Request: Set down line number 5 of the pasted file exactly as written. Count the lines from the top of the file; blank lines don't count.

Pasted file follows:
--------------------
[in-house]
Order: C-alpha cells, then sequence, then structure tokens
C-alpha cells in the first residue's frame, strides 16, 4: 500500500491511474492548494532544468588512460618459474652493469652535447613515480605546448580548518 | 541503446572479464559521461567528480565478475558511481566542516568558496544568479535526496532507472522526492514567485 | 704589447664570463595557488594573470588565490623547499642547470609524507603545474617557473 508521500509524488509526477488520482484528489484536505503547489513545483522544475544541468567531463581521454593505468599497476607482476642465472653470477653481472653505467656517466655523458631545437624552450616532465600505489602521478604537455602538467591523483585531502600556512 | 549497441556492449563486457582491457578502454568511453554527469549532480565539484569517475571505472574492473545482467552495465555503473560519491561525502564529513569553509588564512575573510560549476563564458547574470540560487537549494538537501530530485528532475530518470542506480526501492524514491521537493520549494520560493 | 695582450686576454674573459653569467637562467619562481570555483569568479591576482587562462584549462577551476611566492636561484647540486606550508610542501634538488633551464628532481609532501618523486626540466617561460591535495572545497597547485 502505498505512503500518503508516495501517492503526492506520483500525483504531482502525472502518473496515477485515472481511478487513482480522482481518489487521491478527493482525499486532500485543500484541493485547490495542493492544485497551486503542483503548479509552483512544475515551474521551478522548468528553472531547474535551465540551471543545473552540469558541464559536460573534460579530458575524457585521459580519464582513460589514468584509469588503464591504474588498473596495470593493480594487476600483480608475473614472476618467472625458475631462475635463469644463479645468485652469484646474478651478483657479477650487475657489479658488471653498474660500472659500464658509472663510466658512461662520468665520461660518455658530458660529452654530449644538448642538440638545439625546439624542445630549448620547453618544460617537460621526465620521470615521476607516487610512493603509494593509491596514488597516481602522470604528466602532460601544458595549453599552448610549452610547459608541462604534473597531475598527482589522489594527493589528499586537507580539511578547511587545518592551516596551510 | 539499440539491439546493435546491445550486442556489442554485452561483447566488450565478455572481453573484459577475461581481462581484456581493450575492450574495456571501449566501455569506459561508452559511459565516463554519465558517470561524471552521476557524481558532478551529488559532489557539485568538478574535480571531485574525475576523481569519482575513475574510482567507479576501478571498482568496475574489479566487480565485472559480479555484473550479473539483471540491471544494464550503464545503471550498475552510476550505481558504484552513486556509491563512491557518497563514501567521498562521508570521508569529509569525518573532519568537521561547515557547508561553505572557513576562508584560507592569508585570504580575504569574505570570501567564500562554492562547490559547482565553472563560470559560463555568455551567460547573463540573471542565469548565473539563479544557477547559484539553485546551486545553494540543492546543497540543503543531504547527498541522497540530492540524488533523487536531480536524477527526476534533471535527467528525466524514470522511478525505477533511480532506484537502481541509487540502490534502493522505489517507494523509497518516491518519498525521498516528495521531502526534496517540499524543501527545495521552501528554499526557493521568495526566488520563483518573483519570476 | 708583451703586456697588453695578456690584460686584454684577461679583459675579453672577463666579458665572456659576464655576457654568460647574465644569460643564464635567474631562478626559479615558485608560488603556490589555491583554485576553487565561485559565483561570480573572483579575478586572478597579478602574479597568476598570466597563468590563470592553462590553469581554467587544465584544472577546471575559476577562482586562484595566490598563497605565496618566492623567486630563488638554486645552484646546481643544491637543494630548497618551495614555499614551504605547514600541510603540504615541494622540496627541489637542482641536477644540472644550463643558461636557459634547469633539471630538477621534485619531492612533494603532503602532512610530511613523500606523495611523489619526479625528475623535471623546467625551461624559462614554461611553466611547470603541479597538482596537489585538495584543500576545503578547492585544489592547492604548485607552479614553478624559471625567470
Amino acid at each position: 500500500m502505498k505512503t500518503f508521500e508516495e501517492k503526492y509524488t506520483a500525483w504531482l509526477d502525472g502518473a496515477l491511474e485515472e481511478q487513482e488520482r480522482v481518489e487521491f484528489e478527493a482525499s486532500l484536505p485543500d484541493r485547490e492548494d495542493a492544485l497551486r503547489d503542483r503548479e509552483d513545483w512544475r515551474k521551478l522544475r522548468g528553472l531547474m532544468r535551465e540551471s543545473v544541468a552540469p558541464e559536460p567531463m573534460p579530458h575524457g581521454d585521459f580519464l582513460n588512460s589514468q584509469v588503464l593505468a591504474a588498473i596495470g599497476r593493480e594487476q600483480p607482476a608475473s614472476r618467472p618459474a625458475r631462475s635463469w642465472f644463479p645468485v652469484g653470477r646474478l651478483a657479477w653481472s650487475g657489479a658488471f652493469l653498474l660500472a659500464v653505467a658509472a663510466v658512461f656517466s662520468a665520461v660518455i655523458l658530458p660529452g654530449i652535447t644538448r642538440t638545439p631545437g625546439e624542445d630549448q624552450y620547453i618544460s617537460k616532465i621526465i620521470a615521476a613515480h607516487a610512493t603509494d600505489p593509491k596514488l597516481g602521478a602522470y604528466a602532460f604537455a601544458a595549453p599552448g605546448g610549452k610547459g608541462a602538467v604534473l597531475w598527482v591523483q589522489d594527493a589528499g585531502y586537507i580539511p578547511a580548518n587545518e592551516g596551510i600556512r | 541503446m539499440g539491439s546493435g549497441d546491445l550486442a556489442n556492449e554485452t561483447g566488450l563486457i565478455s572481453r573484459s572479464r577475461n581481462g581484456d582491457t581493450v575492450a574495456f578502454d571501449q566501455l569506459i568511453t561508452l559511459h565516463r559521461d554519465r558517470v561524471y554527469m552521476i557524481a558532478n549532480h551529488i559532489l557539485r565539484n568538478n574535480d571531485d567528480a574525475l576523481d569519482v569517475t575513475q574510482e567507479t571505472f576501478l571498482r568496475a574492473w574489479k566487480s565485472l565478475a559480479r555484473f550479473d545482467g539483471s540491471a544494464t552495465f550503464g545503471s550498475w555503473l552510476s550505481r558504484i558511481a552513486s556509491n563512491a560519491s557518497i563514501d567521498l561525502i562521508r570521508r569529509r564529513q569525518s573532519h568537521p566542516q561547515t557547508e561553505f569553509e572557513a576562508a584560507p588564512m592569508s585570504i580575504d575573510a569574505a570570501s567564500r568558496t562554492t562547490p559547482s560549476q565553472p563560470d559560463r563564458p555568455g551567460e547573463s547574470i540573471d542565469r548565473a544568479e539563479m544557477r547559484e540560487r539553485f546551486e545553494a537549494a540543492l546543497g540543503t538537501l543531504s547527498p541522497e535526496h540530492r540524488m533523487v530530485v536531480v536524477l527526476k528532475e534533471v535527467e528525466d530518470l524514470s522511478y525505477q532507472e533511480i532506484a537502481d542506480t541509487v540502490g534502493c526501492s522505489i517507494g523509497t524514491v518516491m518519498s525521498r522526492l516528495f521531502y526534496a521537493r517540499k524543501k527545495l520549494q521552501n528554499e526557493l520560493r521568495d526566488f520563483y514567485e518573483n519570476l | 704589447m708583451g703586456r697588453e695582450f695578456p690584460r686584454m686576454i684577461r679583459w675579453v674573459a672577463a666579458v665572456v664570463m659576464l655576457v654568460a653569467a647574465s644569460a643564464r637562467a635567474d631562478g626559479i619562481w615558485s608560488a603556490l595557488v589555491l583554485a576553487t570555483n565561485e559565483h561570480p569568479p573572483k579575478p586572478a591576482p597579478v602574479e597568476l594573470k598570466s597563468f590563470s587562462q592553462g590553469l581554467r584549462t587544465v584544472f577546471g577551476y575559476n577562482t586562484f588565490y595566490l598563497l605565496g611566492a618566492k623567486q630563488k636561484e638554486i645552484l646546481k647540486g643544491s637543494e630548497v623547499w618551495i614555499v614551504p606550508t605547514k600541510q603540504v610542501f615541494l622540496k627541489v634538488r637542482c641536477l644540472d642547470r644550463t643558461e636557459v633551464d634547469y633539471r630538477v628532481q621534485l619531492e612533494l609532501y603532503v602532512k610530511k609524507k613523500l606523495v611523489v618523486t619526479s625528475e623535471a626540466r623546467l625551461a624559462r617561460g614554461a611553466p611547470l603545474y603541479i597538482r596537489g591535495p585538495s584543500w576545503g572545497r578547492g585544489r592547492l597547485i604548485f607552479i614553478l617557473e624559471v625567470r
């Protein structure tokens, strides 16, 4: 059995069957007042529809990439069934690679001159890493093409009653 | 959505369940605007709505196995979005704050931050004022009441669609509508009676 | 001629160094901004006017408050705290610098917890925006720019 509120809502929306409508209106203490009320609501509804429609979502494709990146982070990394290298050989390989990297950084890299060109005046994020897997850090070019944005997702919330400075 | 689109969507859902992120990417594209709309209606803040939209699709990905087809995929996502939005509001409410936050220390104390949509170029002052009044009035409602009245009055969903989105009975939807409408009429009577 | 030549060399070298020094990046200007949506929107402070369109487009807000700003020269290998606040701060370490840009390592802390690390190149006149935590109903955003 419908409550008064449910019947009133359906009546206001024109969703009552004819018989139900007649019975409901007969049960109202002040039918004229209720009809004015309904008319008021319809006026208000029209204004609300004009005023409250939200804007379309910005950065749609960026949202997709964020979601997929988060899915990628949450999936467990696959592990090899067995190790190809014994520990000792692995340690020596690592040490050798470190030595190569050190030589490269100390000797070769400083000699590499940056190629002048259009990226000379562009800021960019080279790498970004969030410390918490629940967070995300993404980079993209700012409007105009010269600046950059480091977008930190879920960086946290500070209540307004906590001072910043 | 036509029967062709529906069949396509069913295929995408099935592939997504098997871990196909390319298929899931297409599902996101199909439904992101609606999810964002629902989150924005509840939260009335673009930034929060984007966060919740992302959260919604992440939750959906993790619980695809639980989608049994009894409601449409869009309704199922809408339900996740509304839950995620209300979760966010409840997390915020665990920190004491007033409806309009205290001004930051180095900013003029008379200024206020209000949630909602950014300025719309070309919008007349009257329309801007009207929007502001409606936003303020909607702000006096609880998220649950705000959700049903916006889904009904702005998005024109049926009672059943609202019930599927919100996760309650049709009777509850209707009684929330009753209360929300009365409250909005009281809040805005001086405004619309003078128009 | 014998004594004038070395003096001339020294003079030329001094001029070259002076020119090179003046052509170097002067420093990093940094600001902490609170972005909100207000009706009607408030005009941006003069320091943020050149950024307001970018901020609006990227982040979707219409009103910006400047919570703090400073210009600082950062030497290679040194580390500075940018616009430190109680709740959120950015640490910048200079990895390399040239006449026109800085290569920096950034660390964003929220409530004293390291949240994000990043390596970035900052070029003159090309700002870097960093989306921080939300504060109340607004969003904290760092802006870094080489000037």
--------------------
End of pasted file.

């Protein structure tokens, strides 16, 4: 059995069957007042529809990439069934690679001159890493093409009653 | 959505369940605007709505196995979005704050931050004022009441669609509508009676 | 001629160094901004006017408050705290610098917890925006720019 509120809502929306409508209106203490009320609501509804429609979502494709990146982070990394290298050989390989990297950084890299060109005046994020897997850090070019944005997702919330400075 | 689109969507859902992120990417594209709309209606803040939209699709990905087809995929996502939005509001409410936050220390104390949509170029002052009044009035409602009245009055969903989105009975939807409408009429009577 | 030549060399070298020094990046200007949506929107402070369109487009807000700003020269290998606040701060370490840009390592802390690390190149006149935590109903955003 419908409550008064449910019947009133359906009546206001024109969703009552004819018989139900007649019975409901007969049960109202002040039918004229209720009809004015309904008319008021319809006026208000029209204004609300004009005023409250939200804007379309910005950065749609960026949202997709964020979601997929988060899915990628949450999936467990696959592990090899067995190790190809014994520990000792692995340690020596690592040490050798470190030595190569050190030589490269100390000797070769400083000699590499940056190629002048259009990226000379562009800021960019080279790498970004969030410390918490629940967070995300993404980079993209700012409007105009010269600046950059480091977008930190879920960086946290500070209540307004906590001072910043 | 036509029967062709529906069949396509069913295929995408099935592939997504098997871990196909390319298929899931297409599902996101199909439904992101609606999810964002629902989150924005509840939260009335673009930034929060984007966060919740992302959260919604992440939750959906993790619980695809639980989608049994009894409601449409869009309704199922809408339900996740509304839950995620209300979760966010409840997390915020665990920190004491007033409806309009205290001004930051180095900013003029008379200024206020209000949630909602950014300025719309070309919008007349009257329309801007009207929007502001409606936003303020909607702000006096609880998220649950705000959700049903916006889904009904702005998005024109049926009672059943609202019930599927919100996760309650049709009777509850209707009684929330009753209360929300009365409250909005009281809040805005001086405004619309003078128009 | 014998004594004038070395003096001339020294003079030329001094001029070259002076020119090179003046052509170097002067420093990093940094600001902490609170972005909100207000009706009607408030005009941006003069320091943020050149950024307001970018901020609006990227982040979707219409009103910006400047919570703090400073210009600082950062030497290679040194580390500075940018616009430190109680709740959120950015640490910048200079990895390399040239006449026109800085290569920096950034660390964003929220409530004293390291949240994000990043390596970035900052070029003159090309700002870097960093989306921080939300504060109340607004969003904290760092802006870094080489000037």